Wednesday, June 27, 2012

Self-Publishing, Traditional Publishing, Small Press Publishing, Oh My!!

So there seems to be many, many options for publishing these days. You can take your novel and publish it in several places online (and in print). Amazon, Barnes & Noble, Smashwords, Wattpad.

The possibilities are enough to make your head spin. And it seems that some of the authors who have done this, have done and are doing very well. There are several very alluring things about the self-publishing prospect. More control over covers. Ultimate control over the price point (my biggest complaint in ebook traditional publishing). Multiple releases within a year. Yes, there are many aspects of self-publishing that call to me in the silence of night, but there are several things that also terrify me into paralysis.

Enter the small press. I've seen several of these cropping up over the past year or so, and many more authors going this route to achieve publication. Again, there is much to be admired. A small team of people helping to edit the book, design the cover, aid in marketing and distribution, though they usually don't have the budget of the bigger, traditional houses. I've heard authors talk of their small presses as "family." I will say that the model of a small press also appeals to me.

Then we hit the traditional publishers, which also range in size from smaller (Flux and Sourcebooks Fire, for example) to larger (Scholastic and Random House). They have multiple imprints, and armies of editors, publicists, marketing managers, sales teams, vice-presidents, and library-education personnel. They have a wider distribution, the power to market your book to the masses, and teams of people to ensure the quality of your work from line level to cover copy to design. But you get virtually no say in the cover design or the price point of your novel, and sometimes you get ignored completely in the marketing arena. You know, little fish in a big pond type of thing.

My point is this: Every option for publishing has it's pros and cons. Every author has his or her reasons for choosing the path they're on. We do not need to stand on our chosen path and point fingers, or gossip, or chuckle (or glare or throw Coke cans) at authors on another path. Each person has a backstory, just like each character we write.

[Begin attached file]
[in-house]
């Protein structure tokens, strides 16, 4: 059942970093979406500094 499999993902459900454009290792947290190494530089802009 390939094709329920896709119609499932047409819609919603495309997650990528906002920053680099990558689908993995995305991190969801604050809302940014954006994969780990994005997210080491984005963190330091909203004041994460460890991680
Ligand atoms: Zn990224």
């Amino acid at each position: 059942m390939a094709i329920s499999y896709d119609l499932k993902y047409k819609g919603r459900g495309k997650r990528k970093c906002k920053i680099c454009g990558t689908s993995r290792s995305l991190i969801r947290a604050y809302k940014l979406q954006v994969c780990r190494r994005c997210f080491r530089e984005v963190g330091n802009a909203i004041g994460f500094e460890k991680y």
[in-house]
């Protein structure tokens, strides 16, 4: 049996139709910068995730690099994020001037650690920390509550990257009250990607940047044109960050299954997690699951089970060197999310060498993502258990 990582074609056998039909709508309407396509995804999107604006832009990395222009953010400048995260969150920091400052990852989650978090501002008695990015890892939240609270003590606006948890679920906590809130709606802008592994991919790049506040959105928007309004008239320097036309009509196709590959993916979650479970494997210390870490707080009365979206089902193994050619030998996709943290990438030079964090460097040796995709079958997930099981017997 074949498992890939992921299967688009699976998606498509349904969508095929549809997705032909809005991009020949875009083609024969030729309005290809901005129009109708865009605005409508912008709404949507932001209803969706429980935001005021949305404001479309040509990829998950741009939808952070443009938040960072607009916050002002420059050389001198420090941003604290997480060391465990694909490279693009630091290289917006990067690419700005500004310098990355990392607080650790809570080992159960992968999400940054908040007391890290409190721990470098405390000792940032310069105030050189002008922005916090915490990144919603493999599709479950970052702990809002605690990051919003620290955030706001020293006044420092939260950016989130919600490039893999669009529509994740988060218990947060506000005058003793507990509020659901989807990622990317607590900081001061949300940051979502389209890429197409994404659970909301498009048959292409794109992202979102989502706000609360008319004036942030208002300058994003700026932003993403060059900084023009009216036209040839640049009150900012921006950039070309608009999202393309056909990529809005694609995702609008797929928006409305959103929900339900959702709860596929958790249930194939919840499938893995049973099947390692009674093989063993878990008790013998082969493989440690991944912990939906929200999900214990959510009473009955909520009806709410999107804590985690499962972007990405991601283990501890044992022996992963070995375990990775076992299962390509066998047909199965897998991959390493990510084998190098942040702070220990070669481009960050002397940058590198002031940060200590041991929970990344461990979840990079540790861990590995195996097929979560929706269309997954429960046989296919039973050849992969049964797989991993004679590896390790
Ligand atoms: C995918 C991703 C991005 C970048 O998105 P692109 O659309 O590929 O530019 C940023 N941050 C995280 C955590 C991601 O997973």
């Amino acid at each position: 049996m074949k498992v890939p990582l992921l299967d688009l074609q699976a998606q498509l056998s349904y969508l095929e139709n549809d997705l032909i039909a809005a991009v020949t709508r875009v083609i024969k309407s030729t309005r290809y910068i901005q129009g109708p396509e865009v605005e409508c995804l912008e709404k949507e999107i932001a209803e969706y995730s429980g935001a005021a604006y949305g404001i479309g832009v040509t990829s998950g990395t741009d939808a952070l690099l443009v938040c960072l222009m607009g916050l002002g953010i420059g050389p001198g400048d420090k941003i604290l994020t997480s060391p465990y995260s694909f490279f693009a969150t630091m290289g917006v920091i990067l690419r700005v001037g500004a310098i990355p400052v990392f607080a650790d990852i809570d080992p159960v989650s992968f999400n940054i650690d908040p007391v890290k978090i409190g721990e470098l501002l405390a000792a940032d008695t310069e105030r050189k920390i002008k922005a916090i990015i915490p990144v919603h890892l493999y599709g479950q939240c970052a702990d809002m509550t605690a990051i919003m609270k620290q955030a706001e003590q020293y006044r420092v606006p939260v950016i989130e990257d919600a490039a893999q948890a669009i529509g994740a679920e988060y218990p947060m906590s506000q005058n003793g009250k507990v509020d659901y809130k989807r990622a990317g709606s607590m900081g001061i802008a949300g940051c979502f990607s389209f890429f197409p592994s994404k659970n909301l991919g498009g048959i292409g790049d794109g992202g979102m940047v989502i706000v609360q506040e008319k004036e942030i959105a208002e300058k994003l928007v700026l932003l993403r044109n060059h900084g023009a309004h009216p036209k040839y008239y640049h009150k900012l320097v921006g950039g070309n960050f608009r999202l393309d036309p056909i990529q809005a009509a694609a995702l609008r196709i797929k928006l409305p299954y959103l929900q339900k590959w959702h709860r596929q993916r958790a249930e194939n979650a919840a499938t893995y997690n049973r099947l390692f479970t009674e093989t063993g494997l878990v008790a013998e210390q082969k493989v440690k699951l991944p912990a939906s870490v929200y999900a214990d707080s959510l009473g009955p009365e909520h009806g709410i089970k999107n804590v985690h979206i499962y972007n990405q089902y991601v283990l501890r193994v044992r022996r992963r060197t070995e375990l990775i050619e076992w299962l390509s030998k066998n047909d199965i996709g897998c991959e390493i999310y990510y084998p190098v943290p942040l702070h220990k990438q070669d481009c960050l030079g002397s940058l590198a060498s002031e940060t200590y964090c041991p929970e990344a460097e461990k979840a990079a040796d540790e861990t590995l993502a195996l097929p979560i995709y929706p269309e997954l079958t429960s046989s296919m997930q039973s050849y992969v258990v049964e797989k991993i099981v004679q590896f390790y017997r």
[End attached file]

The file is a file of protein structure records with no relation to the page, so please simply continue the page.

You don't know what an author has done, how many books they've written, how many rejections they've endured, how many edits they've completed. You don't know what, exactly, drove them to their path. And I'm going to be bold and say I don't care.

I don't care if you're self-published, or small press published, or traditionally published. I don't care if you have an agent or not. I just don't care. If you write and produce a book that looks and sounds like something I'll like, I'll probably buy it.

And if you write and produce a book that I read and like, I'll talk about it. Self-published, small press published, or traditionally published. I just don't care.

The bottom line is this: Books should be written and produced as professionally as possible, whether you're doing it yourself, with a small team, or within a large conglomerate.

And we should all be supporting one another no matter which path we're on, because I daresay we're all on the same path. The one that has a book readers can buy, read, and leave a review for at the end of it.


Feel free to disagree, but try to be nice about it, okay? Okay. And...go!

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46 comments:

DeniseCovey _L_Aussie said...

Hi Elana. Great post. You've said it: it doesn't matter which route an author takes, make sure the book is of professional quality.

Denise

Natalie Aguirre said...

I so agree with you Elana. There are so many different options out there and they're all great for different people. That's what's great about them. And we shouldn't look down on anyone for whatever choice they decide to make or try to justify our own decision as the "best." We should just be grateful for all the choices out there right now. It will really help people share good books and actualize their dreams.

Heather Sunseri said...

This is fantastic, Elana!!! I love that so many options are out there for writers today. I agree with you... if the book is something I'd buy, I don't care how it was published. However, in order to get me past the first chapter, it better capture my attention with great story told well.

Juliana Haygert said...

"Every option for publishing has it's pros and cons." << EXACTLY!
I just signed with a small press, but it doesn't mean I'm done. I want to try all ways of publishing and find out which one is the best for me ... and I respects others decisions too. Like you I just want good books ;)

Stina Lindenblatt said...

So true. My only problem is there are so many books to chose from (and all sound so good), I'm having a hard time picking books. In the end, I buy the traditionally published books (and usually not from small presses unless I am familiar with the press). And I'm getting fussier too. Now I know how agents feel. Concept really does matter.

Kelly Hashway said...